Krell ShowcaseThe Showcase has fewer features than the other two preamps, in part because it's an older design that was certified THX Ultra before the Ultra2 specs were formulated. So while it has two back surround outputs, they're driven by the same signal and don't have the additional THX Ultra2 processing to make them sound different.
But the standard THX Ultra features are always welcome, and they can be applied as postprocessing to a variety of multichannel and stereo formats. Krell is developing a dealer- or user-installed circuit card to upgrade current units with new features and processing modes. But that won't be available until after the newest Crystal DSP-engine chip set is released.
Like the other two preamps, the Showcase provides a useful set of subwoofer crossover frequencies, and its equalizer functions are also unusually ver satile. You can create three EQ presets using six different types of adjustable filters: notch, peaking, high-frequency shelf, low-frequency shelf, high-pass, and low-pass. The presets can then be assigned to specific channels - for example, to correct for speaker-response imbalances.
SETUP Of the three preamps here, the Krell is the simplest to operate from the front panel. There's no knob - separate buttons move the volume up and down - and the other controls merely select the input source and surround sound mode or let you adjust speaker balances. How well you can read the small front-panel display depends on how you're looking at it - it's actually easier to read from a slight angle than straight-on - and how well you can see the lettering against the red backlighting. From more than about 10 feet away, it was pretty much illegible.
Also, except during setup, the display turns off after 60 seconds if you don't execute a command. This means you can't see the volume setting or the selected input without hitting a control, which might alter the setting you were checking - call it high-end audio's application of the Heisenberg Uncertainty Principle.
The flat, thin, palm-size remote is about as easy to use as the front panel and duplicates most of its controls while adding cursor keys and a menu button used for setup. While the buttons are all the same shape, size, and feel, they glow in the dark. The remote controls only the Krell, but in an unusual twist, you can use an LED on the front panel to program a learning remote.
Setting up the Showcase is pretty straightforward once you accept that only some of the video outputs carry the preamp's onscreen menu, and then only when a video signal is actually being fed to the selected input. But after the menu shows up, you can change any of the settings regardless of the input selected when you called it up.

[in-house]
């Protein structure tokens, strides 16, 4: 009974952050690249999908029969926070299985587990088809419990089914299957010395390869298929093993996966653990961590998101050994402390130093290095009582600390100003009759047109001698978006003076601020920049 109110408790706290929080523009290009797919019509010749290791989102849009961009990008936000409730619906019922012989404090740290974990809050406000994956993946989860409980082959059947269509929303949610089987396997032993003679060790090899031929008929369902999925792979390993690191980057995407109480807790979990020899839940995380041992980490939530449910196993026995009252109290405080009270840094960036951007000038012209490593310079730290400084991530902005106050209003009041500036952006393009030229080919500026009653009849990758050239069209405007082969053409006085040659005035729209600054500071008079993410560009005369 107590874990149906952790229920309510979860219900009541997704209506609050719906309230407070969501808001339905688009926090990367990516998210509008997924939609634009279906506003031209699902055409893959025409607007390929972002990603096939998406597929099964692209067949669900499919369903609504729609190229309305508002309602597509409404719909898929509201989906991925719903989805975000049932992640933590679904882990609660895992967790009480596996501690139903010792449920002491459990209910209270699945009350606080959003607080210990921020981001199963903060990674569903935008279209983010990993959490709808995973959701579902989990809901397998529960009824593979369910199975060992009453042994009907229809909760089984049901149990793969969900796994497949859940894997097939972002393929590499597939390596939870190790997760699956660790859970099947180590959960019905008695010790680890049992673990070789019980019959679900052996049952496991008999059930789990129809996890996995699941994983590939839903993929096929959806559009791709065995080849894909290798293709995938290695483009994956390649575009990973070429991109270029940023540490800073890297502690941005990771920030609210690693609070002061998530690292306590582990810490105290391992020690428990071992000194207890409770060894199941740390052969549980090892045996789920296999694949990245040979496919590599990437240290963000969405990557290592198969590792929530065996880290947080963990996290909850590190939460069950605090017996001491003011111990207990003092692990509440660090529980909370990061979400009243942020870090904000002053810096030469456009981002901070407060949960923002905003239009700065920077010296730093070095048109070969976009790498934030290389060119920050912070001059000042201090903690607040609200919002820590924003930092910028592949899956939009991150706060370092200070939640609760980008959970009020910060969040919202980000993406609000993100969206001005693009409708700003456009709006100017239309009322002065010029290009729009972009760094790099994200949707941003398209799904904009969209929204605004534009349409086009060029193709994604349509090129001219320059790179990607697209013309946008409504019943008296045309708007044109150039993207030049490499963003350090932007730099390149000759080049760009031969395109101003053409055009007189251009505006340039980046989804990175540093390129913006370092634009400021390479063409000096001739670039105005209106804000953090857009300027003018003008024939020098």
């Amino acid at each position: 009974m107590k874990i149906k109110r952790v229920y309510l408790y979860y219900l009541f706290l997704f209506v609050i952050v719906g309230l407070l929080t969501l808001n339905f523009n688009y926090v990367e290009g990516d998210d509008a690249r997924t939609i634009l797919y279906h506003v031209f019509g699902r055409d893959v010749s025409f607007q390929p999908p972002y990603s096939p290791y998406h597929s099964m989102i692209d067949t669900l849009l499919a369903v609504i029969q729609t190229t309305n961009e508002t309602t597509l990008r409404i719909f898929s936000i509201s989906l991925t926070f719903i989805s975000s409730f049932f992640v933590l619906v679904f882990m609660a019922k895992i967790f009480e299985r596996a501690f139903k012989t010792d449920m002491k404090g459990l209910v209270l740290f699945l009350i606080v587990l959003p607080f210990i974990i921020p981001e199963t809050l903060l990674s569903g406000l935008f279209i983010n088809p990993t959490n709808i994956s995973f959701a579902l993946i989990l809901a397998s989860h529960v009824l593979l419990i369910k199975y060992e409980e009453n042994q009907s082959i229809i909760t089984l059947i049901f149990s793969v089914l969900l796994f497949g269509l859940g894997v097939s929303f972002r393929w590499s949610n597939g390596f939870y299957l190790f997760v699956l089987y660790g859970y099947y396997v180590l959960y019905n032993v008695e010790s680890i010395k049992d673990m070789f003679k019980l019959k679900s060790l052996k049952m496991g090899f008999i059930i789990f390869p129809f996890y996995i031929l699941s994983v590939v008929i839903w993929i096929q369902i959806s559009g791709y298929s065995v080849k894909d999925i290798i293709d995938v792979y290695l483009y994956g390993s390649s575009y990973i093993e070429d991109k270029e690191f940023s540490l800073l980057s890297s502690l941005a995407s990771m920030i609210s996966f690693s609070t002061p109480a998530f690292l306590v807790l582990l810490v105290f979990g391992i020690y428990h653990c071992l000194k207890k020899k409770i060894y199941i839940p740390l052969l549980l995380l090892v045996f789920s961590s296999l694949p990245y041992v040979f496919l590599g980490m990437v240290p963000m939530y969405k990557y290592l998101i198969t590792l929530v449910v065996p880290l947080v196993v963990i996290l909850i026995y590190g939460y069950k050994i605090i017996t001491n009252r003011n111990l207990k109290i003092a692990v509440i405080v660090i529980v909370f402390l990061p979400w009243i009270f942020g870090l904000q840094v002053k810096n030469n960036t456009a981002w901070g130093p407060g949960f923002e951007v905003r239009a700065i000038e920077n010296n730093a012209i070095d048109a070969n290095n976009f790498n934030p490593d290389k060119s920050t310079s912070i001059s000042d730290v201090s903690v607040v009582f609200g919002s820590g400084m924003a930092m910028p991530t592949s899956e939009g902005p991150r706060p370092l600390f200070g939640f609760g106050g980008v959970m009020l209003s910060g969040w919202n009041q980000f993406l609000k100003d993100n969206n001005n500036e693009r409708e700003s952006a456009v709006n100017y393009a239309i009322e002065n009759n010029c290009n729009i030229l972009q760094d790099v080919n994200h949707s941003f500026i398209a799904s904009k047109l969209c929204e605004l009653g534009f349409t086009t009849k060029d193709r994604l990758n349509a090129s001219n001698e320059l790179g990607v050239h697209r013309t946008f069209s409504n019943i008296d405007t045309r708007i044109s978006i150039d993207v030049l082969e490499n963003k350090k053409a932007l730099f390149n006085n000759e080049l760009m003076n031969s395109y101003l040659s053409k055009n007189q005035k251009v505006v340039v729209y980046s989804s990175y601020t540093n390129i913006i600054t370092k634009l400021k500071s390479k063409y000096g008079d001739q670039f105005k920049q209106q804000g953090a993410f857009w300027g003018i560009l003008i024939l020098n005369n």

Besides the normal multichannel setup steps (crossover selection, speaker balancing, distance compensation, and the like), you can use the menu to reassign audio and video sources to the named inputs. For example, you can assign the DVD input to a specific component-video signal in conjunction with one of the coaxial digital audio inputs.
You can't, however, assign different crossover frequencies to different speakers as you can with the Anthem. This means the Showcase is best suited for use with sets of speakers that all have the same bass cutoff. And while the EQ functions are versatile, the most potentially useful filters for taming low-frequency problems with room acoustics - the peaking and notch filters - can only be adjusted in 1/3 -octave steps.
If you're a fan of SACD and DVD-Audio, you'll be disappointed to find that the Showcase doesn't provide bass management or speaker-distance compensation for its multichannel analog input. You can only get the bass balance of SACD or DVD-Audio playback to come out right if you use full-range speakers for every main channel, including the surrounds - in which case all preamp and player bass management should be switched off (set all speaker sizes to "full range" or "large") - or if your SACD/DVD-Audio player's bass-management settings happen to match the optimal Showcase settings for your speakers.
PERFORMANCE In lab and listening tests with a THX-certified speaker system, the Showcase did fine with both stereo playback and surround playback using its various modes. Even the most demanding material - such as the first DVD-Audio disc of Morton Subotnick's electronic music (on Mode) - sounded as good as with the other two preamps in their comparable 5.1- or 6.1-channel modes. The sonic character of a preamp is determined mainly by its basic audio performance, which is covered by the THX certification process, and the type of surround processing employed, which has to pass tests by THX, Dolby, and DTS that pretty much guarantee identical results.
The Krell Showcase is a fine performer that is capable of providing nearly all of what you can get from today's multichannel movie and music recordings. If you have no desire, or space, for a 7.1-channel speaker setup, then it's a solid choice for playing standard Dolby Digital and DTS soundtracks as well as CDs.
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